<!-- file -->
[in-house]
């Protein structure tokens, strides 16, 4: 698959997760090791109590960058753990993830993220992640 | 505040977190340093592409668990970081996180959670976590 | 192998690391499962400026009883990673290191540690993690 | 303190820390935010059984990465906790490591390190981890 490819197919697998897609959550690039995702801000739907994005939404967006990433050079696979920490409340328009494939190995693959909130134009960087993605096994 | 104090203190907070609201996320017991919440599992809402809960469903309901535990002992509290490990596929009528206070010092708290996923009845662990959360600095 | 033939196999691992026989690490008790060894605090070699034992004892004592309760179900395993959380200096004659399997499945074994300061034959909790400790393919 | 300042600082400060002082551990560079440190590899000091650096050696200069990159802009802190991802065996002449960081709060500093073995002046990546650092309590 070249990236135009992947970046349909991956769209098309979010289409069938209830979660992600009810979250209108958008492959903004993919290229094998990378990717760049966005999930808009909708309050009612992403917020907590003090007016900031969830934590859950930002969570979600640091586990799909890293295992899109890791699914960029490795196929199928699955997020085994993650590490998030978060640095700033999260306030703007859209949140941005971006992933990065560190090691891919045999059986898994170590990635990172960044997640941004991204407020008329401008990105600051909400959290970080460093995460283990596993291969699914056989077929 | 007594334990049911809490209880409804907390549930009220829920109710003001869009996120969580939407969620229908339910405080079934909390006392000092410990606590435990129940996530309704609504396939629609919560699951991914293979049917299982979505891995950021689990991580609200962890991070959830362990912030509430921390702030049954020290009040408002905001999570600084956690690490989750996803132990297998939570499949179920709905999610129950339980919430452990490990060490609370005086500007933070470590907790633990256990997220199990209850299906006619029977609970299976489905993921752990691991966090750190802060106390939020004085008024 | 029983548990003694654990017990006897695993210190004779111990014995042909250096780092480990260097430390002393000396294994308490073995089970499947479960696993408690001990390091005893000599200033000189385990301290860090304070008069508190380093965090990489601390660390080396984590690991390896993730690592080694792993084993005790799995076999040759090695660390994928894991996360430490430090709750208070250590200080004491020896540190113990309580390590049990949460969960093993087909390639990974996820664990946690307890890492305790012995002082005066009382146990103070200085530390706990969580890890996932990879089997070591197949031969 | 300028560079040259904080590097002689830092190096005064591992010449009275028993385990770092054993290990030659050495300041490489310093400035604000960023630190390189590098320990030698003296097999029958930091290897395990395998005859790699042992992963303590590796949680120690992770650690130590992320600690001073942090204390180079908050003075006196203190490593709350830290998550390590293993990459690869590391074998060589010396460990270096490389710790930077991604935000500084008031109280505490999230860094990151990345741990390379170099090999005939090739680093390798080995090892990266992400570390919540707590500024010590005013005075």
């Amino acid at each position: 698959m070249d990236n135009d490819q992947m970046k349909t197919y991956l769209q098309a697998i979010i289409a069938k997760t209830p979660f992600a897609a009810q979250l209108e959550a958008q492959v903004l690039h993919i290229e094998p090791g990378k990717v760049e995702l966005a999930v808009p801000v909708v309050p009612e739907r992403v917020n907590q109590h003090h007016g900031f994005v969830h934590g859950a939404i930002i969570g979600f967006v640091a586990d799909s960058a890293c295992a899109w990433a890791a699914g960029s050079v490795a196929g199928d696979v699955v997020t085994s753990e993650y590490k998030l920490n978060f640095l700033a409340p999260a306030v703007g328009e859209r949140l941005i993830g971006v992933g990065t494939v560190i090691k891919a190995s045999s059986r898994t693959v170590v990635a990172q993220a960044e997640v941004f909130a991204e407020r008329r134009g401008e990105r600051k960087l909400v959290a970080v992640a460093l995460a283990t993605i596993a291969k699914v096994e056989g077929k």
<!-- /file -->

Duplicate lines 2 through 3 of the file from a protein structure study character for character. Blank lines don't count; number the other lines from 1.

């Protein structure tokens, strides 16, 4: 698959997760090791109590960058753990993830993220992640 | 505040977190340093592409668990970081996180959670976590 | 192998690391499962400026009883990673290191540690993690 | 303190820390935010059984990465906790490591390190981890 490819197919697998897609959550690039995702801000739907994005939404967006990433050079696979920490409340328009494939190995693959909130134009960087993605096994 | 104090203190907070609201996320017991919440599992809402809960469903309901535990002992509290490990596929009528206070010092708290996923009845662990959360600095 | 033939196999691992026989690490008790060894605090070699034992004892004592309760179900395993959380200096004659399997499945074994300061034959909790400790393919 | 300042600082400060002082551990560079440190590899000091650096050696200069990159802009802190991802065996002449960081709060500093073995002046990546650092309590 070249990236135009992947970046349909991956769209098309979010289409069938209830979660992600009810979250209108958008492959903004993919290229094998990378990717760049966005999930808009909708309050009612992403917020907590003090007016900031969830934590859950930002969570979600640091586990799909890293295992899109890791699914960029490795196929199928699955997020085994993650590490998030978060640095700033999260306030703007859209949140941005971006992933990065560190090691891919045999059986898994170590990635990172960044997640941004991204407020008329401008990105600051909400959290970080460093995460283990596993291969699914056989077929 | 007594334990049911809490209880409804907390549930009220829920109710003001869009996120969580939407969620229908339910405080079934909390006392000092410990606590435990129940996530309704609504396939629609919560699951991914293979049917299982979505891995950021689990991580609200962890991070959830362990912030509430921390702030049954020290009040408002905001999570600084956690690490989750996803132990297998939570499949179920709905999610129950339980919430452990490990060490609370005086500007933070470590907790633990256990997220199990209850299906006619029977609970299976489905993921752990691991966090750190802060106390939020004085008024 | 029983548990003694654990017990006897695993210190004779111990014995042909250096780092480990260097430390002393000396294994308490073995089970499947479960696993408690001990390091005893000599200033000189385990301290860090304070008069508190380093965090990489601390660390080396984590690991390896993730690592080694792993084993005790799995076999040759090695660390994928894991996360430490430090709750208070250590200080004491020896540190113990309580390590049990949460969960093993087909390639990974996820664990946690307890890492305790012995002082005066009382146990103070200085530390706990969580890890996932990879089997070591197949031969 | 300028560079040259904080590097002689830092190096005064591992010449009275028993385990770092054993290990030659050495300041490489310093400035604000960023630190390189590098320990030698003296097999029958930091290897395990395998005859790699042992992963303590590796949680120690992770650690130590992320600690001073942090204390180079908050003075006196203190490593709350830290998550390590293993990459690869590391074998060589010396460990270096490389710790930077991604935000500084008031109280505490999230860094990151990345741990390379170099090999005939090739680093390798080995090892990266992400570390919540707590500024010590005013005075």
């Amino acid at each position: 698959m070249d990236n135009d490819q992947m970046k349909t197919y991956l769209q098309a697998i979010i289409a069938k997760t209830p979660f992600a897609a009810q979250l209108e959550a958008q492959v903004l690039h993919i290229e094998p090791g990378k990717v760049e995702l966005a999930v808009p801000v909708v309050p009612e739907r992403v917020n907590q109590h003090h007016g900031f994005v969830h934590g859950a939404i930002i969570g979600f967006v640091a586990d799909s960058a890293c295992a899109w990433a890791a699914g960029s050079v490795a196929g199928d696979v699955v997020t085994s753990e993650y590490k998030l920490n978060f640095l700033a409340p999260a306030v703007g328009e859209r949140l941005i993830g971006v992933g990065t494939v560190i090691k891919a190995s045999s059986r898994t693959v170590v990635a990172q993220a960044e997640v941004f909130a991204e407020r008329r134009g401008e990105r600051k960087l909400v959290a970080v992640a460093l995460a283990t993605i596993a291969k699914v096994e056989g077929k």